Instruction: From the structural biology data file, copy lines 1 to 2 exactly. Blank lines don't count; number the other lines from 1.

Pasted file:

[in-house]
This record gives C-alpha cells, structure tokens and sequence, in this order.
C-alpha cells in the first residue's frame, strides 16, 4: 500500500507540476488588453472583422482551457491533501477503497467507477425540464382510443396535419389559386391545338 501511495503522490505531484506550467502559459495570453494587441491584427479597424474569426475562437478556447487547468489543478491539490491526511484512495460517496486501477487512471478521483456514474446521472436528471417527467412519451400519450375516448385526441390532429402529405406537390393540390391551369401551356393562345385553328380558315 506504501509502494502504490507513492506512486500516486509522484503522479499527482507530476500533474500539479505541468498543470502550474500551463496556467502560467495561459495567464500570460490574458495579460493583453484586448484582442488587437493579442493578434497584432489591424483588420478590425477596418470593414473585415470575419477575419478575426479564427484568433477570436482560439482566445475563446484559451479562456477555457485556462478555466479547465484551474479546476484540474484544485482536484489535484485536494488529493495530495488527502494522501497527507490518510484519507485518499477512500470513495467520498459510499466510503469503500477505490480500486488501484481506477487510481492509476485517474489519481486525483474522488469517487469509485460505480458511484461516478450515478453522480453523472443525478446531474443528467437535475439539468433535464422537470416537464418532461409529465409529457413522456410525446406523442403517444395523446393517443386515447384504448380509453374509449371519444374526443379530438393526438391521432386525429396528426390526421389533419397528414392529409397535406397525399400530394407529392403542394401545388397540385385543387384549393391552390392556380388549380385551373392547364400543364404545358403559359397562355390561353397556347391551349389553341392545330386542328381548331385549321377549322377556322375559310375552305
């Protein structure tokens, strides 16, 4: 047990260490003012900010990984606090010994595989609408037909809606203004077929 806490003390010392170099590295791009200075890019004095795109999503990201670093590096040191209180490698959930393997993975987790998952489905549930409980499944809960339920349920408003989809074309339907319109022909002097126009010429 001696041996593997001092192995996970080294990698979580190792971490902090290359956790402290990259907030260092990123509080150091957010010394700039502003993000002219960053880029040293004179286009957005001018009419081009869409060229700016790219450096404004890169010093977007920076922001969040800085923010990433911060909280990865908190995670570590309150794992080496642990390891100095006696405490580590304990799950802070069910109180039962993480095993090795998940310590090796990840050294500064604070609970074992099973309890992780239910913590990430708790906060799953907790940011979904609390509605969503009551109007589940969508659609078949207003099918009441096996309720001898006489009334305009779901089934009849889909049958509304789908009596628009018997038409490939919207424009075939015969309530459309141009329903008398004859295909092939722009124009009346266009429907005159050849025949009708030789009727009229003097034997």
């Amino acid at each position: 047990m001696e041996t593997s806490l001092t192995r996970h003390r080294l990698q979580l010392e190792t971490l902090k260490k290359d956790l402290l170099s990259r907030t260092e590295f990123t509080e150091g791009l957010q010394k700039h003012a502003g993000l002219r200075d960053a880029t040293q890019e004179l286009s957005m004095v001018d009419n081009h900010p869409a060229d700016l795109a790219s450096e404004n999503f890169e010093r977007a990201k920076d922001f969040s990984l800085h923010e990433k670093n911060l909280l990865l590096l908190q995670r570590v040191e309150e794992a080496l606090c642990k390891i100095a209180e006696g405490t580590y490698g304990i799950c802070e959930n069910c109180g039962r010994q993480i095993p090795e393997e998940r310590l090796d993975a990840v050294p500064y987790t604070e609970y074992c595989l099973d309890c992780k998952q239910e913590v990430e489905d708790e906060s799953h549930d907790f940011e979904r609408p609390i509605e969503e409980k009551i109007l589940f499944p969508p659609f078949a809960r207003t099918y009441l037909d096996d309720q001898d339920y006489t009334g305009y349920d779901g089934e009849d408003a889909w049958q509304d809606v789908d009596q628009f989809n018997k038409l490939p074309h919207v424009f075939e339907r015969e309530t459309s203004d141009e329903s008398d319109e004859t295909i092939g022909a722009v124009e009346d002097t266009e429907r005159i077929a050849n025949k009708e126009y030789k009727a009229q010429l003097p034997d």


[in-house]
This record gives C-alpha cells, structure tokens and sequence, in this order.